International Relations Theory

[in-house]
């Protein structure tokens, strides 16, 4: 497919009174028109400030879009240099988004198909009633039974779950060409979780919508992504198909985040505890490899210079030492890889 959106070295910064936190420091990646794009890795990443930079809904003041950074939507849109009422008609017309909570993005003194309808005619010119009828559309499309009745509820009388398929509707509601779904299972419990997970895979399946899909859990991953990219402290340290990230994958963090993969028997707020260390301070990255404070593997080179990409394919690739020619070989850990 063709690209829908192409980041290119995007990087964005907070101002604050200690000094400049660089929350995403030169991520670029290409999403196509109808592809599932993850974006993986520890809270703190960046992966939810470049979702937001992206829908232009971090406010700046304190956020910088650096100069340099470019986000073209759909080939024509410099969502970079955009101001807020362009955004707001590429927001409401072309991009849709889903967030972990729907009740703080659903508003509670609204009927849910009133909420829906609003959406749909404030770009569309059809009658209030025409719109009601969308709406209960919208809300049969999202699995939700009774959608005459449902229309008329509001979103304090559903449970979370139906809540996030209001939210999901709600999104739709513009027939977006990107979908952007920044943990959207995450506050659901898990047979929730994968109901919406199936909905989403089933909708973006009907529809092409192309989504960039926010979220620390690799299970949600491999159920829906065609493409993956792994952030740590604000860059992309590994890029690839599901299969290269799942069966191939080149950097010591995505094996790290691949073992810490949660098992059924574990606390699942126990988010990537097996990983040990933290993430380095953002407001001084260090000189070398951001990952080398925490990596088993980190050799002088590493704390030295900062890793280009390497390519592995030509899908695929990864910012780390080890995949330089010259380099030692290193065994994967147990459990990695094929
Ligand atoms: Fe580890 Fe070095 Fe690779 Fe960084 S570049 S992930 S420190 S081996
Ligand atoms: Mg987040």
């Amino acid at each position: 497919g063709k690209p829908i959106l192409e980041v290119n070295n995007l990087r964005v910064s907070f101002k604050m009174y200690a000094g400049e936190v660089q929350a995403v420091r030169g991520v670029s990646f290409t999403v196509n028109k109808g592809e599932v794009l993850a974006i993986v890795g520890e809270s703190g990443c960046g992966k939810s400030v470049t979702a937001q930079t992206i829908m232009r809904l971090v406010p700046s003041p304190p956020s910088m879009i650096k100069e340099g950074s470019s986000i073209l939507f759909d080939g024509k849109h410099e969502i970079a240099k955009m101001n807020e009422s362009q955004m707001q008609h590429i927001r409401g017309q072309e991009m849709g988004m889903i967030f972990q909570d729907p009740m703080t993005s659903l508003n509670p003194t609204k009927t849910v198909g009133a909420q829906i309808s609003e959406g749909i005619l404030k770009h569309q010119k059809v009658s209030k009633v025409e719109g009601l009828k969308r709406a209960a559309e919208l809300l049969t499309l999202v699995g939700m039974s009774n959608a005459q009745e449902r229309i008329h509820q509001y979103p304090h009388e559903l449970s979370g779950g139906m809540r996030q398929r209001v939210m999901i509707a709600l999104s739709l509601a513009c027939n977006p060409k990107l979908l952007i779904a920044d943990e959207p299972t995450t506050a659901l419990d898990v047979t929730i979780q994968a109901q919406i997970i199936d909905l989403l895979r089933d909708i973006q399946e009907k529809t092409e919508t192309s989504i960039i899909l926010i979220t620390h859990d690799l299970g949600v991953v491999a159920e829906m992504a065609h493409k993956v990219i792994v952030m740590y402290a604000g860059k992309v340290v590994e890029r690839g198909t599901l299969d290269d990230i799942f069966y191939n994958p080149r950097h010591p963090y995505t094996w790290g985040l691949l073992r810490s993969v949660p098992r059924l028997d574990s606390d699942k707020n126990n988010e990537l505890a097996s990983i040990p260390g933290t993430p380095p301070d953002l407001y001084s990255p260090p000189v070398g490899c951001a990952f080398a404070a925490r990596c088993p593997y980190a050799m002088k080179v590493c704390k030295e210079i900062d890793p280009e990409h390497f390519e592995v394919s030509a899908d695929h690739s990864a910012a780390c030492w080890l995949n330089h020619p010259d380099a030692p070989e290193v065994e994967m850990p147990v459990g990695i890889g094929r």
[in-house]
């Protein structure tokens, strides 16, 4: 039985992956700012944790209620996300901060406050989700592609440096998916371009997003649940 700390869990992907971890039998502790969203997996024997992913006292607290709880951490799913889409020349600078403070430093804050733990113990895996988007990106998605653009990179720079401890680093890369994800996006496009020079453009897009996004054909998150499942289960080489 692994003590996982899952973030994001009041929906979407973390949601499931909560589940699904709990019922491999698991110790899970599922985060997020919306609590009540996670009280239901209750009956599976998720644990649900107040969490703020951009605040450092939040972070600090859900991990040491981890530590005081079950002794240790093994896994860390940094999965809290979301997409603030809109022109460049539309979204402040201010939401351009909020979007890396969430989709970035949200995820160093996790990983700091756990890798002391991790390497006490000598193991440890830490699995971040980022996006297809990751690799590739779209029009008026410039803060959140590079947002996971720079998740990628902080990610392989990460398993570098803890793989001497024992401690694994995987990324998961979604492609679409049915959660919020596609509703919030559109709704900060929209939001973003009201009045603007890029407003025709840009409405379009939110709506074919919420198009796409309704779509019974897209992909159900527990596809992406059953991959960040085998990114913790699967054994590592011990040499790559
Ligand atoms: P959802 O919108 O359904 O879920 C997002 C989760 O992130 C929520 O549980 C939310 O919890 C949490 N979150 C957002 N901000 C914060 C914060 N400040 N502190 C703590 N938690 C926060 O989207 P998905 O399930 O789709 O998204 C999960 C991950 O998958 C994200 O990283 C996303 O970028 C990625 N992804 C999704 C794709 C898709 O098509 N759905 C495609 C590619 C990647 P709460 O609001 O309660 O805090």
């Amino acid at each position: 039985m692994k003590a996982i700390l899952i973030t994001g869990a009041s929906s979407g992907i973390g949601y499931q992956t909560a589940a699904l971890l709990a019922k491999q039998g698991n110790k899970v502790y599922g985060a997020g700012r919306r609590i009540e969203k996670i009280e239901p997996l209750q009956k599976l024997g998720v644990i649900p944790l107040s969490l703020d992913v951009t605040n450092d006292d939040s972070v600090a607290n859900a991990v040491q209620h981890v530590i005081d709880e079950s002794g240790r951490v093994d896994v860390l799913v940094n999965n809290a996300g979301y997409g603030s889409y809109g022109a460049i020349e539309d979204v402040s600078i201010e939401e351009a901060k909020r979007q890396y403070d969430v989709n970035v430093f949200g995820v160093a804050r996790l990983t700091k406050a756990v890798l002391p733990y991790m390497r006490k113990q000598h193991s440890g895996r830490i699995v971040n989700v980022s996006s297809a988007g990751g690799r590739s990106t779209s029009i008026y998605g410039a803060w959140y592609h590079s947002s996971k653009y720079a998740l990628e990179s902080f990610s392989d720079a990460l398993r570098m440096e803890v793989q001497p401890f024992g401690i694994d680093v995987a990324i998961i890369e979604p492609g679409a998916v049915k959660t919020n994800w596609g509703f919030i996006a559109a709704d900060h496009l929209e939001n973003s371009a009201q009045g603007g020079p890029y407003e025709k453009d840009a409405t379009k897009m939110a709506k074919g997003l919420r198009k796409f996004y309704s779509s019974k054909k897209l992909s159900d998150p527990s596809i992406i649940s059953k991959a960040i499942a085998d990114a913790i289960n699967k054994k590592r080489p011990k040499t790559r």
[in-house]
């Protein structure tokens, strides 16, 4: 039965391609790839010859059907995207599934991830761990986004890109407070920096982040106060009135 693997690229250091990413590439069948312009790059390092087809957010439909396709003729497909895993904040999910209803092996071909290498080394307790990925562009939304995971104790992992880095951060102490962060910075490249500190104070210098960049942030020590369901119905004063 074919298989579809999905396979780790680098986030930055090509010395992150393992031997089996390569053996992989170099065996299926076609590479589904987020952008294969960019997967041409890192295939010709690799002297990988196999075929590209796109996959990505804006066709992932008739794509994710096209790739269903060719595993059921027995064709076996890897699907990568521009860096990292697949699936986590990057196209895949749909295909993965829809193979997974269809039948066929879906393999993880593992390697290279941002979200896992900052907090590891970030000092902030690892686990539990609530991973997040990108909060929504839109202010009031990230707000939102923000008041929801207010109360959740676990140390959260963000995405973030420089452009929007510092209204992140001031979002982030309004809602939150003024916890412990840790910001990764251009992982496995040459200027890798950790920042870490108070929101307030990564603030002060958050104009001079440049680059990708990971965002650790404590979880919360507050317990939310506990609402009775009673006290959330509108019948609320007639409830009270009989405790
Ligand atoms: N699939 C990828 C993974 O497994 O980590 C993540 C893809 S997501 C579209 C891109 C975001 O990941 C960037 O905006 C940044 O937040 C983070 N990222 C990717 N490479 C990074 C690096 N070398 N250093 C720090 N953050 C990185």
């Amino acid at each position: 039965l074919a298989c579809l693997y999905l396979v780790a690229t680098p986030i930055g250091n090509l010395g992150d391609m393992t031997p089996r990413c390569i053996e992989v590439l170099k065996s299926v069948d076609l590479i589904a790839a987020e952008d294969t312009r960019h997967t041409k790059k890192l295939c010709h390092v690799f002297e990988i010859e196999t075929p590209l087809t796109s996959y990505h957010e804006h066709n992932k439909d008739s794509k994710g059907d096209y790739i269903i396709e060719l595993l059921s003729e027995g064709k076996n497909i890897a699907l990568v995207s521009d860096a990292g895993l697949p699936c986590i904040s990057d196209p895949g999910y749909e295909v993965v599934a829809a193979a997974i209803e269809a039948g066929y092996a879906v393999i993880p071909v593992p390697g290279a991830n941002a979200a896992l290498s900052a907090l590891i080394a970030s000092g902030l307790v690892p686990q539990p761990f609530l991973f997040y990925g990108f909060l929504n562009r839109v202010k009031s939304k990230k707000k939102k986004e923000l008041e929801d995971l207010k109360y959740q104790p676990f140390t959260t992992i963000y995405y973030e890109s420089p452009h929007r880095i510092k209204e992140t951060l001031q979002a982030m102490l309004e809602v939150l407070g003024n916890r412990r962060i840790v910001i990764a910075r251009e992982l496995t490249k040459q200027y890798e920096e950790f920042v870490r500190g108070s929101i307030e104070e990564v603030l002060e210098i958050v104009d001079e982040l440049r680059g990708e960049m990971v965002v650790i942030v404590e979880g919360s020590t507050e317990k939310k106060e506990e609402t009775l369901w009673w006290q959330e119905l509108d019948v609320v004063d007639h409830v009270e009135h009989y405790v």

International Relations theory has been the subject of intense academic, intellectual and political debates. The main aim of this course is to introduce students to the main theoretical trajectories and contending positions that have shaped the discipline of International Relations over the past several decades and the principal theoretical strands that define it today. The course consists in three parts. The first part revisits major theoretical trajectories and the frameworks that have informed scholarship in these traditions. The second part engages in more depth a number of concepts that have been constitutive to the development of IR of today. The third part focuses on the newest discussions around different logics of action in international politics and how to theorise them. Throughout the course we will reflect on the theory-practice nexus to gain a better understanding of the social aspect of the discipline and its scope for political analysis. The overarching motive here is to trace different modalities of the relationship between knowledge and the social order to be able to identify theoretical assumptions that underpin both action in world politics and research practice in the academia.